Prescriptive or descriptive: descriptive (this standard attempts to describe existing conventions)
This standard defines terms for twisty puzzles. The definitions in this standard are focused around the 3x3x3 cube in particular, although many of them can be used for other twisty puzzles.
The word “face” refers to a flat face of the puzzle. A cube has 6 faces.
Caveat: it is best to avoid the word “side” when “face” is meant. “Side” can refer to a face, but speedcubers often use “side” to refer a “layer” (see standard 1.3.6) To avoid ambiguity, it is recommended to use the word “face” (or “layer”) when possible, and avoid giving a specific meaning to “side”.
The faces of a cube are named and lettered as follows:
These names originate from David Singmaster, around 1981 .
Note: informally, “Top” is sometimes used as a colloquial synonym for “Up”, and “Bottom” for “Down”. However, the face letters always use the standard names (e.g.
U for “Top”,
D for “Bottom”).
The part of a face that belongs to a given piece is called a “facelet”, or colloquially a “sticker”.
U face consists of 9 facelets/stickers.
The standard face layout of a cube is in the following net:
| - | U | - | - | | L | F | R | B | | - | D | - | - |
Note: this matches the convention used by, most cubers, and most cubing timers, and by TNoodle (the World Cube Association scramble program). It’s also used in other standards like the face order for Speffz, a common convention for naming facelets for blindfolded solving.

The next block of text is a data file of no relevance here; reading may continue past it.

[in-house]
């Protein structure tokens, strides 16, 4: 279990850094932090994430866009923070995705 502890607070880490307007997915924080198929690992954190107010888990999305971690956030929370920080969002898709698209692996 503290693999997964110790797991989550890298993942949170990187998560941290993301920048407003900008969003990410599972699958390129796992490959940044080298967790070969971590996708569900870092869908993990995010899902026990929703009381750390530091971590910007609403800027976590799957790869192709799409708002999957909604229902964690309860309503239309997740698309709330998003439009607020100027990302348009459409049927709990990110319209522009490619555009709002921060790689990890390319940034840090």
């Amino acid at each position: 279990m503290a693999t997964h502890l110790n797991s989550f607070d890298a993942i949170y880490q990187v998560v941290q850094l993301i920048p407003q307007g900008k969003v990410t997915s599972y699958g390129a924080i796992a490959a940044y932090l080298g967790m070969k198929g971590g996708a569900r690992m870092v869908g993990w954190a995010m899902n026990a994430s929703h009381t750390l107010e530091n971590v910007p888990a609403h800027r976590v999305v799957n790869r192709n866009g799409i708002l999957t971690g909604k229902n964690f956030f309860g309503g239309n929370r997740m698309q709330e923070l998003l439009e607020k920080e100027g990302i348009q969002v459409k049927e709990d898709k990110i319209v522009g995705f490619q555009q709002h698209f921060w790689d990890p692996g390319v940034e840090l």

Faces are ordered using according to the face layout in left-to-right reading order:
The standard color scheme for a cube (in standard puzzle orientation; see section 1.2.3) is:
Note: This color scheme is known among speedcubers as the “BOY” color scheme (because the colors Blue-Orange-Yellow are clockwise around one of the corners) or the “Western” color scheme (because Japanese cubers used to use a color scheme with blue and white swapped). 
Depending on the application, the cube may be reoriented so that there are different colors on each of the faces. Unless otherwise specified, e.g. “the U face” refers to the face currently on top, not necessarily the white face.
Puzzle orientation is described by specifying the colors on U and F (in that order).
Standard puzzle orientation matches the standard color scheme when the puzzle has not been reoriented:
Note: Colloquially, this is often said out loud as “white on top, green in front”.
If a puzzle does not have white, or green adjacent to white, standard puzzle orientation is as follows:
Uface, the darkest color is on the
Note: this convention matches the WCA Regulations .
For many applications, it is useful to define an order of faces grouped by axis. For a cube, this order is:
Example: For a given piece, its orientation is typically defined by the facelet on the highest-priority side (see section 1.3.3).
A “piece” is a part of the puzzle that stays together as during normal puzzle operation. Pieces can also be called “cubies”, especially for NxNxN puzzles.
Caveat: it is best to avoid the word “part” when “piece” is meant. “Part” can refer to a piece, but “part” is also often used to refer to a smaller part of the puzzle, such as a single facelet/sticker, or the associated part of the mechanism.